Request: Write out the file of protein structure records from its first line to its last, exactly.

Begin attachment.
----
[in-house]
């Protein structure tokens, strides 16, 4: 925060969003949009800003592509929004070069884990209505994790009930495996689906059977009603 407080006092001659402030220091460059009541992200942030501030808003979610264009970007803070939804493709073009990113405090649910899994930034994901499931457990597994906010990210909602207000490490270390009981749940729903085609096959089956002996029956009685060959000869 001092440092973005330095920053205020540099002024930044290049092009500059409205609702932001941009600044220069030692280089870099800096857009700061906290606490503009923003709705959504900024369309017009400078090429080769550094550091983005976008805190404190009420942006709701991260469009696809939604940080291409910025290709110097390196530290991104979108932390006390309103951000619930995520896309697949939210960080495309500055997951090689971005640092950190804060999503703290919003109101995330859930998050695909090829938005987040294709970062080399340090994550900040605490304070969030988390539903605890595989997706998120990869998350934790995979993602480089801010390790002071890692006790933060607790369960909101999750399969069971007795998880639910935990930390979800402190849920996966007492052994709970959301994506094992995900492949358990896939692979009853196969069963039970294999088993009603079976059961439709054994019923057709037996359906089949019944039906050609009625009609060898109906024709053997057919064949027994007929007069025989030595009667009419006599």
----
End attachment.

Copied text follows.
[in-house]
């Protein structure tokens, strides 16, 4: 925060969003949009800003592509929004070069884990209505994790009930495996689906059977009603 407080006092001659402030220091460059009541992200942030501030808003979610264009970007803070939804493709073009990113405090649910899994930034994901499931457990597994906010990210909602207000490490270390009981749940729903085609096959089956002996029956009685060959000869 001092440092973005330095920053205020540099002024930044290049092009500059409205609702932001941009600044220069030692280089870099800096857009700061906290606490503009923003709705959504900024369309017009400078090429080769550094550091983005976008805190404190009420942006709701991260469009696809939604940080291409910025290709110097390196530290991104979108932390006390309103951000619930995520896309697949939210960080495309500055997951090689971005640092950190804060999503703290919003109101995330859930998050695909090829938005987040294709970062080399340090994550900040605490304070969030988390539903605890595989997706998120990869998350934790995979993602480089801010390790002071890692006790933060607790369960909101999750399969069971007795998880639910935990930390979800402190849920996966007492052994709970959301994506094992995900492949358990896939692979009853196969069963039970294999088993009603079976059961439709054994019923057709037996359906089949019944039906050609009625009609060898109906024709053997057919064949027994007929007069025989030595009667009419006599």